Govt should consider implementing corporate tax breaks, abandon SEZ


Post the 2018 general elections the government of Zimbabwe should consider abandoning the levying of corporate tax for a couple of years to spur investment, increase productivity and the ease doing of business, enable competiteveness and most importantly leapfrog other regional players in export capacity.

OPINION: Brian Sedze

To achieve these strategic objectives the government should consider abandoning the Special Economic Zones (SEZ) and make the entire country a SEZ.

In having corporate tax, politicians either don’t understand or won’t admit that every tax — no matter on whom it is levied — is ultimately paid by the people. Every tax on “business” gets passed on in the form of higher prices, lower wages, or lower investment return. Businesses don’t pay taxes to the government; they collect taxes for the government. One way or another, people pay.

Benjamin Franklin, popularised the expression that “nothing can be said to be certain, except death and taxes.” To that list you can add a third certainty: politicians will consistently misunderstand or misrepresent how taxes actually work. Look no further than the germinating SEZ to see the folly of elementary arithmetic not backed by any economic analysis used by politicians.

Zimbabwe in its entirety requires special fiscal dispension like the 1980s “growth point” policies. As a “growth point” the special fiscal incentives given to SEZ should just apply to the entire country. We are at the bottom of the world economic pile and we need radical fiscal reform.

To catch up with the region and the world, the country needs investment and savings. The country owners now and then should think beyond the ordinary to attract investment in a country bedevilled by political uncertainty and a toxic investment climate. A corporate tax break would be an initiative that will help the country to leapfrog the region in attracting investment.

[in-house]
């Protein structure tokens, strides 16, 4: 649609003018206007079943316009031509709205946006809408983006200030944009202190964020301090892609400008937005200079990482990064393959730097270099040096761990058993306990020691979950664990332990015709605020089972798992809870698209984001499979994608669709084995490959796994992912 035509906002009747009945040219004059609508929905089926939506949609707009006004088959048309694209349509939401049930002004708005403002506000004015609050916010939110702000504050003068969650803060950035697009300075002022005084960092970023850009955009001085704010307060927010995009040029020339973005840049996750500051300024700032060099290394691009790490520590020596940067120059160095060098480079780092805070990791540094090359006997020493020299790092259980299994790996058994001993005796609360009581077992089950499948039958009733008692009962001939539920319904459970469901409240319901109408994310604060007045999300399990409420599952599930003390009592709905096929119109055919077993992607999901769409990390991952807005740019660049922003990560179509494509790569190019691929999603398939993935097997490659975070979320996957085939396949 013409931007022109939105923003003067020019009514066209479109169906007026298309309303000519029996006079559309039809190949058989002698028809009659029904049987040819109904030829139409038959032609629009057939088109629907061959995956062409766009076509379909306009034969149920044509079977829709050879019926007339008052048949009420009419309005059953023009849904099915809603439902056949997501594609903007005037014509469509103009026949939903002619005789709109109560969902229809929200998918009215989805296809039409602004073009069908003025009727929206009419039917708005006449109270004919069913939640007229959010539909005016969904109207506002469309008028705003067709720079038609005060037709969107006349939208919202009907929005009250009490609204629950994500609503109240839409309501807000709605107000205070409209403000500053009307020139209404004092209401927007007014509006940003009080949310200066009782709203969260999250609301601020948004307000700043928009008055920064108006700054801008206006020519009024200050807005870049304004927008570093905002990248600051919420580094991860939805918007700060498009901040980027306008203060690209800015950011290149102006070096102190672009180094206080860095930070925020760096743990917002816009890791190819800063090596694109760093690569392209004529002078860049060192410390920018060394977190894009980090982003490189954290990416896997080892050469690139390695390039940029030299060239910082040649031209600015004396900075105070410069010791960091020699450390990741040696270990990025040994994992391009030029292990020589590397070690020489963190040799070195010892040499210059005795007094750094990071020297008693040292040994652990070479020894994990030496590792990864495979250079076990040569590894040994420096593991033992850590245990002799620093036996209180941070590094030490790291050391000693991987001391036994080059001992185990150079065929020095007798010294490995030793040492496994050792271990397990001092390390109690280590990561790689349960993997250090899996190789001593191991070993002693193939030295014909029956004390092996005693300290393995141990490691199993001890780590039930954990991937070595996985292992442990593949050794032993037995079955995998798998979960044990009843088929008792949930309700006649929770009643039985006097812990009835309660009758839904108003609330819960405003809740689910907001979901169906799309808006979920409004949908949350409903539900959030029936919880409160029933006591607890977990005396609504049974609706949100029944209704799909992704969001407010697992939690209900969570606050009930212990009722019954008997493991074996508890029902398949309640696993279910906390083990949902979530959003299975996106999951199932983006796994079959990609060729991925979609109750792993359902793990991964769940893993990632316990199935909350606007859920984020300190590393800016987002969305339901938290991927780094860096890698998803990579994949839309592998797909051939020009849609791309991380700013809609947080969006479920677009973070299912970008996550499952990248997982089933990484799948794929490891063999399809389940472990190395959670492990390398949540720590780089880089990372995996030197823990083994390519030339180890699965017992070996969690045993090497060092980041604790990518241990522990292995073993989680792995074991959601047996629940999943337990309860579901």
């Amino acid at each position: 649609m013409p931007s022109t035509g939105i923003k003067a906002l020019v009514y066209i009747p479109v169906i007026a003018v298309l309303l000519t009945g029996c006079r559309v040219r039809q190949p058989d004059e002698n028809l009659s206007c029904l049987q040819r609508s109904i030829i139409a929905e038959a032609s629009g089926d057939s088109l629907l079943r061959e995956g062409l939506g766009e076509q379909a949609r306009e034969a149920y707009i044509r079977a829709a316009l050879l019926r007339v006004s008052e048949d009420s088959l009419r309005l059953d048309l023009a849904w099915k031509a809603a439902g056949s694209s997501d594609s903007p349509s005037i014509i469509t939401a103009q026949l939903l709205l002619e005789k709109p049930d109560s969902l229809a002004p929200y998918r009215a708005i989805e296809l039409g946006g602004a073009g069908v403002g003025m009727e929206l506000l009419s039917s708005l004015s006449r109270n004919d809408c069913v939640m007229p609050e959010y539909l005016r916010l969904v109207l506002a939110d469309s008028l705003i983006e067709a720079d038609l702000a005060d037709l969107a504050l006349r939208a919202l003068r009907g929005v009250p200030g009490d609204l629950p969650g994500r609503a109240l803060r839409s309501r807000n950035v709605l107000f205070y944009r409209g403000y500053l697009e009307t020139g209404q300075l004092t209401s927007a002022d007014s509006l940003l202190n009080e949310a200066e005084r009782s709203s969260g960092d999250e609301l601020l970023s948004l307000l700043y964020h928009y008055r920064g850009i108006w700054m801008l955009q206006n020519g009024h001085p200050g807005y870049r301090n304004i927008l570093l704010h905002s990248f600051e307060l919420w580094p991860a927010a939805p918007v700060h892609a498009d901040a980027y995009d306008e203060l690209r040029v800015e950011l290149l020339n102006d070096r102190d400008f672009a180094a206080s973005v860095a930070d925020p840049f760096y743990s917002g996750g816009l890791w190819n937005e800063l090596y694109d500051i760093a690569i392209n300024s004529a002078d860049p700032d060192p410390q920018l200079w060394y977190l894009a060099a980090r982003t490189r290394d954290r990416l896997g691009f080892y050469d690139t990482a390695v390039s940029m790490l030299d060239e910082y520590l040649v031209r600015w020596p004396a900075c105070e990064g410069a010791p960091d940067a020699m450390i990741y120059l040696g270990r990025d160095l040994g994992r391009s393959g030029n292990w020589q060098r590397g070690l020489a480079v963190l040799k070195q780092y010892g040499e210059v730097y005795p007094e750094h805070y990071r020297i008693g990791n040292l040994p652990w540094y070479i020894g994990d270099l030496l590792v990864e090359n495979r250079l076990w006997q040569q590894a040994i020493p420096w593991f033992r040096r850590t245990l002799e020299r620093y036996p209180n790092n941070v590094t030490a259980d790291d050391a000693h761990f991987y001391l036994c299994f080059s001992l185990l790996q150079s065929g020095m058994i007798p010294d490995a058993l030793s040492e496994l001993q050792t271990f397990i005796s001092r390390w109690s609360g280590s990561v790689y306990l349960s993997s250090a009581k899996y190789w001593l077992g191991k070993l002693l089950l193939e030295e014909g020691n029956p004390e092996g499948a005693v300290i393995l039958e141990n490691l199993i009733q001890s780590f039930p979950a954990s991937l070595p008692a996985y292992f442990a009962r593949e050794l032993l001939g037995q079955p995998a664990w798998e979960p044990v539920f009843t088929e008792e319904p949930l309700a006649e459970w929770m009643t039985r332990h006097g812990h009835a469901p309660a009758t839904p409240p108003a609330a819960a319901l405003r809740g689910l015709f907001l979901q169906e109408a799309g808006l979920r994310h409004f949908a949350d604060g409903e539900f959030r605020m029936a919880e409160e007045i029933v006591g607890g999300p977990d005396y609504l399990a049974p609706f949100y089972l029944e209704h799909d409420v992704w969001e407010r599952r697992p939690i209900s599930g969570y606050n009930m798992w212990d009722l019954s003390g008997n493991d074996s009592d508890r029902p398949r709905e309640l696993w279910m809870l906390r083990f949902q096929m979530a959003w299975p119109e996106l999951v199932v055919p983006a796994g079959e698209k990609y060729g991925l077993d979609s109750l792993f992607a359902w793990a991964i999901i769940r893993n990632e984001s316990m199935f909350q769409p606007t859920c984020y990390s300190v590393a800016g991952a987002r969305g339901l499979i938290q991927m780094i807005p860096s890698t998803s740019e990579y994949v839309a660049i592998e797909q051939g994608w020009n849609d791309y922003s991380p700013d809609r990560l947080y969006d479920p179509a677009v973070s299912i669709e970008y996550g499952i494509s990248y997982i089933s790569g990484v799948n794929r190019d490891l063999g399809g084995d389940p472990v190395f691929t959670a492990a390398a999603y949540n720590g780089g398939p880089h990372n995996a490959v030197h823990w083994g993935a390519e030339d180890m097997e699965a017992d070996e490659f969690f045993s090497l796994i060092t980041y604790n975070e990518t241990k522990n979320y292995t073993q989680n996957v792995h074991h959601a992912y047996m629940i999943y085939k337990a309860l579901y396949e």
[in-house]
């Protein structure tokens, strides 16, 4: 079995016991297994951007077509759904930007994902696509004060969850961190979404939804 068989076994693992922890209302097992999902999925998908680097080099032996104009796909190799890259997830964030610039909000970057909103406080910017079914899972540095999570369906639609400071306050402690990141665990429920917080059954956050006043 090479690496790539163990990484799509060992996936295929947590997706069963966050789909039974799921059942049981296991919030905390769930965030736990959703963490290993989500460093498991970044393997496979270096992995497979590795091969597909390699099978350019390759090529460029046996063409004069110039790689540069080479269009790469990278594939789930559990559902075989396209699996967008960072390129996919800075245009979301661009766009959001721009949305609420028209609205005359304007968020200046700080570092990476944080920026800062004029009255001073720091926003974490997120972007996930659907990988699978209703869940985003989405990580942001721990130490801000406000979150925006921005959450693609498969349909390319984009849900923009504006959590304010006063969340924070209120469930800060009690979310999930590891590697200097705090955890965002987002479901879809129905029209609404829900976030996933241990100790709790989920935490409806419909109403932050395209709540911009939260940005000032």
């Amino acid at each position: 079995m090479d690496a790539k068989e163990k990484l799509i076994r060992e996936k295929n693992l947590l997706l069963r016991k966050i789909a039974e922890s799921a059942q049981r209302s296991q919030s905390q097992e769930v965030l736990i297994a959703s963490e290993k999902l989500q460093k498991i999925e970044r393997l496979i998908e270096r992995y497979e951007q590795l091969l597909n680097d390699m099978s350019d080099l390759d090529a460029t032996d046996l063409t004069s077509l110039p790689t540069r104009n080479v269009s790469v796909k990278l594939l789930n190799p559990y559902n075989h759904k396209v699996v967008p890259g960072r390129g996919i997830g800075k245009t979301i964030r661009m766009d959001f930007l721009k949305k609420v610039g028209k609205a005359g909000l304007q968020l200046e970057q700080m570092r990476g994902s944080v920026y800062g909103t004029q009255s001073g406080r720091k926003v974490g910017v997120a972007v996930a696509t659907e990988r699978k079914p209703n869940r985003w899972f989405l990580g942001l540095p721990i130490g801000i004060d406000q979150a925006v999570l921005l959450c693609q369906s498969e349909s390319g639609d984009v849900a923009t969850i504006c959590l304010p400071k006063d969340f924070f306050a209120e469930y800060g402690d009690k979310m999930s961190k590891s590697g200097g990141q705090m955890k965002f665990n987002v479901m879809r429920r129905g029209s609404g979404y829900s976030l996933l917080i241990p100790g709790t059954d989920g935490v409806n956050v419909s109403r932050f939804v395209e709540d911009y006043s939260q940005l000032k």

It’s a charade in Zimbabwe, and everywhere else that companies pay taxes. In as much as it can be denied, it is actually true that income tax (corporate tax) is often a great work of fiction especially in the globalised world of international tax competition.

Unfortunately our government looks higher at taxes the way a barfly looks at an ATM near closing time: He thinks he can simply draw money out of the economy whenever he wants without consequence. As any Economics 101 textbook would have explained, had politicians picked one, corporate tax is destined to lead to prices. Instead of looking in the mirror, though, they blame business for inordinate prices business levy, on whom they foisted the tax in the first place. The implication? The government believes that “business,” not customers, should pay the tax.


The government needs to look at fuel for proof of the folly of thinking that they can tax companies. Fiscal authorities increased fuel taxes, which currently adds 62 cents to the price of each litre of petrol sold in Zimbabwe. Proponents of the fuel tax hikes argued that the taxes would be levied on oil companies and wholesalers, not consumers. It apparently never occurred to the fiscal authorities that the oil companies and wholesalers would pass on the tax to the people.

The average Zimbabwean now pays1,32 for a litre of petrol. But that’s sales, not profit. The oil company profit margins are around 6 to 7%, meaning that the companies actually pocket around 10 cents per litre of fuel, which is about what they made before the tax increases. The taxpayer, as usual, picks up the difference.